Oscar-winning character actor Edmond O'Brien's film roles ranged from introspective, beleaguered heroes to dynamic cops and private eyes.
Hard-working and versatile, O'Brien is best known for his characterizations of Winston Smith, the mentally tortured protagonist of George Orwell's "1984," released in 1955, and of the alcoholic Southern senator imprisoned by the military in "Seven Days in May," a 1964 feature about a nearly successful military coup in America. That role also won him an Oscar nomination.
He won the Academy Award for best supporting actor as a sweaty, fast-talking press agent in 1954's "The Barefoot Contesssa."
He appeared in more than 60 films and television productions. In 1962 alone he worked in four: "The Man Who Shot Liberty Valance," "Moon Pilot," "Birdman of Alcatraz" and "The Longest Day."
Born in New York, O'Brien got his first taste of acting at 16, carrying Lady Godiva's bathtub across a stage in Westport, Conn. And a bitter taste it was: He staggered and fell into the tub.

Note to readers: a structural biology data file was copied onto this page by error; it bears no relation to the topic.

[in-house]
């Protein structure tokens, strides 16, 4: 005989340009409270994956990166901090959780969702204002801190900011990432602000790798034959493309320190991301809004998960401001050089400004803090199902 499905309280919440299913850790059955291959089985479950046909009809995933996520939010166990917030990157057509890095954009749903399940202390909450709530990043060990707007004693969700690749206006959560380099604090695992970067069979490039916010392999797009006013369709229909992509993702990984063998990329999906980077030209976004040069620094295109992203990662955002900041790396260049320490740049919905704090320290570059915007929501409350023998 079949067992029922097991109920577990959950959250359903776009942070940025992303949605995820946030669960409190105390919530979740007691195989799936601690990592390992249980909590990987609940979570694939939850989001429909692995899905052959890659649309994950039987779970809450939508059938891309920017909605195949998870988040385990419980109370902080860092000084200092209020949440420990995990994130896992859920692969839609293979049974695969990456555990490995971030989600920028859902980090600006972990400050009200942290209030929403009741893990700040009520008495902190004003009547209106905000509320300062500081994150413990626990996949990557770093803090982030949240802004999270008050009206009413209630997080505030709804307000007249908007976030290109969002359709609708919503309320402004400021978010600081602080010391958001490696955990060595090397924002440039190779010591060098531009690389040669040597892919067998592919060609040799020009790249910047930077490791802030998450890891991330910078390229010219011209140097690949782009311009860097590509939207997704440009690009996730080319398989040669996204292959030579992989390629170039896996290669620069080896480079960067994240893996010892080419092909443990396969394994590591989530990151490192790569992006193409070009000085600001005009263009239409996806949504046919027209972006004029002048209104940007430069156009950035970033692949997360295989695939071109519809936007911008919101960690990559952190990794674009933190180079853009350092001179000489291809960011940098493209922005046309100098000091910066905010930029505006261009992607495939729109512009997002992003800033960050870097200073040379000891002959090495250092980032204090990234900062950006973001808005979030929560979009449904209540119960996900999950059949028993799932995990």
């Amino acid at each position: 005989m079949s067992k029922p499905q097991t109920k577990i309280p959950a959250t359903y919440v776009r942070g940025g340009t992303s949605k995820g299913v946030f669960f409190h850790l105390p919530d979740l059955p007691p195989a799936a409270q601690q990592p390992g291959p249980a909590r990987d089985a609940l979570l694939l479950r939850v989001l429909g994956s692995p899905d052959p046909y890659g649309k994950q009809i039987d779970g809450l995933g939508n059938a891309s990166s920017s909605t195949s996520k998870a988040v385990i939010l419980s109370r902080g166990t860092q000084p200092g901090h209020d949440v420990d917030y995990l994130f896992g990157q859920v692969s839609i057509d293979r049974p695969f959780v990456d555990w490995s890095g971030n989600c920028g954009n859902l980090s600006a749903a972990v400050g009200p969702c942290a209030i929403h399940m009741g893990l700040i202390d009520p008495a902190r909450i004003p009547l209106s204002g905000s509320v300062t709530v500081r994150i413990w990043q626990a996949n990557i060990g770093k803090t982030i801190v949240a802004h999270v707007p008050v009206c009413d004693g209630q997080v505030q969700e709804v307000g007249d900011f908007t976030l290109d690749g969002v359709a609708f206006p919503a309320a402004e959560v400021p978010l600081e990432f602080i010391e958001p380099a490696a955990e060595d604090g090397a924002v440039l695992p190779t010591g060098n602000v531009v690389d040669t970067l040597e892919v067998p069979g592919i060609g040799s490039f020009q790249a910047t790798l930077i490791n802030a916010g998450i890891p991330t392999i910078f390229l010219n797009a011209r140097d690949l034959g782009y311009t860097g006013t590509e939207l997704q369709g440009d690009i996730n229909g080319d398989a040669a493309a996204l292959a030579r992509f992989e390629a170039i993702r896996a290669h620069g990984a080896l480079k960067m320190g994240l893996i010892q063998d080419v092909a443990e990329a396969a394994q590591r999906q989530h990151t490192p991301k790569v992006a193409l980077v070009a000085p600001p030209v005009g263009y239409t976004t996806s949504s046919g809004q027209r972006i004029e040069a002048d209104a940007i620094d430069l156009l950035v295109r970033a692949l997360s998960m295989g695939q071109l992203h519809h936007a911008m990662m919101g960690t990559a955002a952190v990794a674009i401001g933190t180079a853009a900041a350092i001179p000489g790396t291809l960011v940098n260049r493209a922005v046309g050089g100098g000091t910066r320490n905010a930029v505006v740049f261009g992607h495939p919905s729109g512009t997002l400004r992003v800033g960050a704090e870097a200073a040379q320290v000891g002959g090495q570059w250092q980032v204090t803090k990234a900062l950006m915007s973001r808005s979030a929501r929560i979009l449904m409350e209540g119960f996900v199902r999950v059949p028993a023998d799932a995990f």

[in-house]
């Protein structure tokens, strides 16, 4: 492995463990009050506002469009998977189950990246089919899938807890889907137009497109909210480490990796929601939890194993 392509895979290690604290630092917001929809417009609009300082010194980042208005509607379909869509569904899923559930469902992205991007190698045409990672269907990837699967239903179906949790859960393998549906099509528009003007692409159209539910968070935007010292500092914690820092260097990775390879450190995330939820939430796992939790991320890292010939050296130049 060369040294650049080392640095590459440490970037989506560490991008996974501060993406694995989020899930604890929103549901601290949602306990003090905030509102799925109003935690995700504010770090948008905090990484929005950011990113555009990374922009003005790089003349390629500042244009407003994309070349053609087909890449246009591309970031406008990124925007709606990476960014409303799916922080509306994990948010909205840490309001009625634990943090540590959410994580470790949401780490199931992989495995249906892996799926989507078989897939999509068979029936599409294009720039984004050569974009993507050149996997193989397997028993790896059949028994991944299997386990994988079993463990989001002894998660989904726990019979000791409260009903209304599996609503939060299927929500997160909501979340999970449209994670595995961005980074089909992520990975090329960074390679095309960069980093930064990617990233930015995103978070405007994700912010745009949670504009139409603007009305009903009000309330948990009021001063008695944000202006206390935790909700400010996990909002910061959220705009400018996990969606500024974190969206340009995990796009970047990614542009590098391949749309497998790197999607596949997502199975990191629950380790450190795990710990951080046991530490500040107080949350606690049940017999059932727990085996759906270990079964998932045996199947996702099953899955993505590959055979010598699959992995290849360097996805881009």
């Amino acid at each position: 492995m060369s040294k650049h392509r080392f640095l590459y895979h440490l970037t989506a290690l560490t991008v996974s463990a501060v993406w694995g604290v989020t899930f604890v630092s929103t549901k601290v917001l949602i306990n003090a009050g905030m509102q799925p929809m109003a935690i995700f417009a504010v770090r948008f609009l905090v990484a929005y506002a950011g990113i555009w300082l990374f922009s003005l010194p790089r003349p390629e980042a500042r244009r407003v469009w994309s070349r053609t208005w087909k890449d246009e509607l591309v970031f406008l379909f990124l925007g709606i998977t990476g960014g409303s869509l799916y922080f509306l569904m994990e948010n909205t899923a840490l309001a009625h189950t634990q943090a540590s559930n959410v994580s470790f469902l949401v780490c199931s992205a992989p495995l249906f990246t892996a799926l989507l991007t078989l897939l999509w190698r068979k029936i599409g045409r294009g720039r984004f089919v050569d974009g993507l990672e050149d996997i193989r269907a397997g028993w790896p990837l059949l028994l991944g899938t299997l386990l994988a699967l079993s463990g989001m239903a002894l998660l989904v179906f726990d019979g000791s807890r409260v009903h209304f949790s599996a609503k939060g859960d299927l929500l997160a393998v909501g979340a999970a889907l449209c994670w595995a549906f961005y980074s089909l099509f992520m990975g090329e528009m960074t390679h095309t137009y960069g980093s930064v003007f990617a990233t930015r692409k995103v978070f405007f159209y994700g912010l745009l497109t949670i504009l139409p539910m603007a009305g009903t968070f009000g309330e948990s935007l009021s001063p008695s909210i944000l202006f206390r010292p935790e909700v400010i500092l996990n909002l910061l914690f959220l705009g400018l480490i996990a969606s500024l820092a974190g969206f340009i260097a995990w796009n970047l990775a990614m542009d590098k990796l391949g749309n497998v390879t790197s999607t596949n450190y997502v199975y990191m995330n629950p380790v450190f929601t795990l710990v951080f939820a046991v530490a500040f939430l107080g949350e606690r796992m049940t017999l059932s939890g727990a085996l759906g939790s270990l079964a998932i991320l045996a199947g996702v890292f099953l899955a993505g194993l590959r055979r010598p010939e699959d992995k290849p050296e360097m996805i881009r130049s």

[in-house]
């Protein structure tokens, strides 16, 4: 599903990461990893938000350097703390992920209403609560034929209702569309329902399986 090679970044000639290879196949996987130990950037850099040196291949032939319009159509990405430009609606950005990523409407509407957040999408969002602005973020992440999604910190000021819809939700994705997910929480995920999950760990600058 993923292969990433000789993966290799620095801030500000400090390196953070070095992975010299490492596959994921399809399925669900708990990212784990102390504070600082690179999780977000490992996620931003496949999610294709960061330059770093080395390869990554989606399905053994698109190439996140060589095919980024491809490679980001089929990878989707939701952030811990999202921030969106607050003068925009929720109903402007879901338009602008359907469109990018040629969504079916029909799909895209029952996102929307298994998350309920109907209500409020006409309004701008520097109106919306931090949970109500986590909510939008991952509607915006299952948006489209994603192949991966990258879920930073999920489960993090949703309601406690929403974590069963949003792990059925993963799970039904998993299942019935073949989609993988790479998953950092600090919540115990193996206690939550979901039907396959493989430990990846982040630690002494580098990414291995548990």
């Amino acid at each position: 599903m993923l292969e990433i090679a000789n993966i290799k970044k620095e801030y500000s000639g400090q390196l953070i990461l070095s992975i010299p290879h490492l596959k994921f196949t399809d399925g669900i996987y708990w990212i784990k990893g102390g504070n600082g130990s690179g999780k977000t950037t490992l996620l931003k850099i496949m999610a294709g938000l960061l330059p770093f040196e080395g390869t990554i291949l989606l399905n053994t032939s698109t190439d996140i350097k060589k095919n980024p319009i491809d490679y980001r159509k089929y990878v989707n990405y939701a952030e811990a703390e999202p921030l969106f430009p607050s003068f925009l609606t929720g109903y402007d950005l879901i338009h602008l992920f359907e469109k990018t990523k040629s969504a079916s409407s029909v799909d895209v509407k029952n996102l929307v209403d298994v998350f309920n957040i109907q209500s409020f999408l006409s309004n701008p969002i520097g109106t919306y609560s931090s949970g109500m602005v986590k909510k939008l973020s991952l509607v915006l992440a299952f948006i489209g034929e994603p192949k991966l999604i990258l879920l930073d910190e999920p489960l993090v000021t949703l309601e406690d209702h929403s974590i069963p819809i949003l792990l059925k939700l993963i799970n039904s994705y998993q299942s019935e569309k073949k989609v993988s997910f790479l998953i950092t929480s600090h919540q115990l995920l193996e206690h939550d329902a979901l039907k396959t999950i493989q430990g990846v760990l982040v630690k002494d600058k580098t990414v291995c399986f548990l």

Within a few years he was playing in summer stock and on Broadway. In the late 1930s, he worked in radio and on stage with Orson Welles' Mercury Theatre group. He was part of the famous 1938 radio broadcast based on H. G. Wells' "The War of the Worlds" that caused panic among Americans who thought they were being invaded by martians.
He had his first Hollywood role in 1939, when he was 24, in "The Hunchback of Notre Dame." By the late '40s, after well-received performances in "White Heat," "D.O.A." and "The Killers"— film noir productions that delved into the darker corners of everyday life — he was a star.
In 1949, a national poll by the Young Women's League of America, a group devoted to single living, declared O'Brien to have more "male magnetism" than any other man in the country.
O'Brien was married twice, first briefly to actress Nancy Kelly in 1941 and then to another actress, Olga San Juan, in 1948. They were divorced in 1975 but remained close, according to his daughter.
As he matured, his stocky, heavily jowled and essentially sympathetic features lent themselves to less sexy and more varied characters.
|1954||Best Supporting Actor||The Barefoot Contessa||Win|
|1964||Best Supporting Actor||Seven Days in May||Nomination|